To compensate for this value bias, we implemented a SWIX passive mandate in the STANLIB Multi-Manager Equity Fund to capture some of the momentum left on the table by active managers. Prior to implementing these passives, the STANLIB Multi-Manager Equity Fund had exposure to two Smart Beta products, which were implemented in March 2013, to get exposure to “value” and “momentum” risk premiums. Given the high tracking error of these strategies, they were implemented in much smaller weights in the Equity Fund.

We highlight for investors that the inclusion of passives with these smaller Smart Beta wings, blended with core-like and flexible active managers allowed us to create more balance in our Equity Fund. Overall the key learnings on the use of passive strategies have been:

Irrespective of the type of opportunity investors are considering, apply a consistent process in understanding the return and risk of those opportunities.

Passive investing may have inherent risks, and Smart Beta in particular could have high tracking errors, which needs to be considered carefully for benchmark cognisant investors i.e. those investors not able to tolerate massive underperformance of the benchmark.

Inclusion of passive mandates needs to have a sound basis for implementing within a portfolio, with a good understanding of the potential outcomes of the overall portfolio.

Another example of the implementation of passives within STANLIB Multi-Manager products is the inclusion of both the South African Property Index (SAPY) and Capped Property Index (PCAP) passives at different times, in our Property (domestic only) fund.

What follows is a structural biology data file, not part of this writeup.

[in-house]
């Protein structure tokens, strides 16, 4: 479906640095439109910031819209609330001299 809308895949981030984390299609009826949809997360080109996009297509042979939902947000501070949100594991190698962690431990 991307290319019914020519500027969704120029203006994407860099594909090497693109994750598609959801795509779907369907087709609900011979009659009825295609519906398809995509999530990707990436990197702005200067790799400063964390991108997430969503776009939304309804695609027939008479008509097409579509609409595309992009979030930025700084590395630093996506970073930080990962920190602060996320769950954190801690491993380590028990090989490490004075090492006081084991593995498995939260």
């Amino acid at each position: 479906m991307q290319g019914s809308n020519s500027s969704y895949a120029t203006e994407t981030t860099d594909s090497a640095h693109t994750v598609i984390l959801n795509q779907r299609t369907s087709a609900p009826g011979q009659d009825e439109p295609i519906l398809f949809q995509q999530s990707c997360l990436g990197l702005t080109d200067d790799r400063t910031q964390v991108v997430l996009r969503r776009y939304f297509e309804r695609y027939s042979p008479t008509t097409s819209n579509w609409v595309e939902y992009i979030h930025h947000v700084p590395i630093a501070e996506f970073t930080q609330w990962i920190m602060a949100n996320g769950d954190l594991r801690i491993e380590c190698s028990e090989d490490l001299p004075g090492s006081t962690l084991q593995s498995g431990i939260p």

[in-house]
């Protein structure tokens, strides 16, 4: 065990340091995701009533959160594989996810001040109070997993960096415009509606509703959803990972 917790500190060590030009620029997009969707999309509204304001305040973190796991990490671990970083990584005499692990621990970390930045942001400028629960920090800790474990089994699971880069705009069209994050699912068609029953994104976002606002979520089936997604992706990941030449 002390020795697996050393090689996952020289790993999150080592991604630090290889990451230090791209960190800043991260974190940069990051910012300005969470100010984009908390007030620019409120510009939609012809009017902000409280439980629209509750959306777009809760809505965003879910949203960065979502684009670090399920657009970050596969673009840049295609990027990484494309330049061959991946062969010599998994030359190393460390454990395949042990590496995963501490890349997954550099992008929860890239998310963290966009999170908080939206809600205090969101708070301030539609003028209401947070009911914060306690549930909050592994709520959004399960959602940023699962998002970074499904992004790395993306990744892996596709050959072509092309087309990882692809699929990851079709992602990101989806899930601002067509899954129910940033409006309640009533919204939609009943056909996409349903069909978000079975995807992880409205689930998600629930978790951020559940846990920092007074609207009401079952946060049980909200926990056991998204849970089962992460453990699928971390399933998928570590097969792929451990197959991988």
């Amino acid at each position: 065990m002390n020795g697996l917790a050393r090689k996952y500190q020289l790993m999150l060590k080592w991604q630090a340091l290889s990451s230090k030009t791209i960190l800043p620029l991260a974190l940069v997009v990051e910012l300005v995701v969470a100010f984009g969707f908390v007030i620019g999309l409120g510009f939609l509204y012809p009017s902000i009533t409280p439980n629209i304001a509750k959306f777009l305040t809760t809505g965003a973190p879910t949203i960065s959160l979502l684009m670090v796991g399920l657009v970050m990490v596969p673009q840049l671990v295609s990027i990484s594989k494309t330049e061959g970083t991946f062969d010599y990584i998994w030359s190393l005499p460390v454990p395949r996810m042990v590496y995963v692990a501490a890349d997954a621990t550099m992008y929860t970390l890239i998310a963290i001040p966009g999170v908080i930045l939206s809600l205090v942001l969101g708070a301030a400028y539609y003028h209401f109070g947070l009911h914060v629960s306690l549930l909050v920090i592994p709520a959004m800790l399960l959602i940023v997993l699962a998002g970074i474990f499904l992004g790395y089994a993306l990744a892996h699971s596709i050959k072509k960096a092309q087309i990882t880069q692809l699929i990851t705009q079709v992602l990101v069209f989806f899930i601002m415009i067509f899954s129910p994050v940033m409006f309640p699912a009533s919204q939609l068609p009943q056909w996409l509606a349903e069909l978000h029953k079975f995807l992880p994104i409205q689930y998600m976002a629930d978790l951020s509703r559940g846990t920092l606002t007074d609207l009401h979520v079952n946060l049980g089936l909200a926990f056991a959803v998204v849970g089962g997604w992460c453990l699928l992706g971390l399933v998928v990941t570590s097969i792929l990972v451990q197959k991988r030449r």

During an analysis of the property environment, we felt that active property managers had had a particularly good run versus the SAPY and that the alpha driven by capturing acquisition mispricing would have been limited. Therefore, we raised the South African Property (SAPY) passive exposure within the STANLIB Multi-Manager Property Fund.

The nature of the industry started to change as many inward listed property companies presented attractive fundamentals. These inward listed property companies usually own assets (shopping malls, offices etc) in countries such as Eastern Europe and the UK, that delivered good offshore earnings growth, and looked even more attractive as the rand weakened.

We also found that these companies were better represented in the Capped Property Index (PCAP) and we switched from the SAPY passive to the PCAP passive. We believe that the implementation of passives in the Property Fund and thinking behind which benchmark to use driven by fundamental factors, well illustrates that passive in itself is an active decision.

In conclusion

Passive and factor investing has been around for a number of years and at STANLIB Multi-Manager we have been an early adopter of these strategies and continue to use these additional opportunities to build the best possible outcome for investors.

While we highlighted learnings or outcomes from the implementation of passive investing, we stress that the full opportunity set needs to be reassessed continuously.  For example, in   a round  of  equity manager due-diligences in April 2016, we have found that more active managers are thinking about the quality angle of companies, which could imply less return from the momentum or quality factor in future years. This then requires a reassessment of our funds, in which passive mandates could play a role.

By Jennifer Henry,

Portfolio Manager,
STANLIB Multi-Manager Equity Fund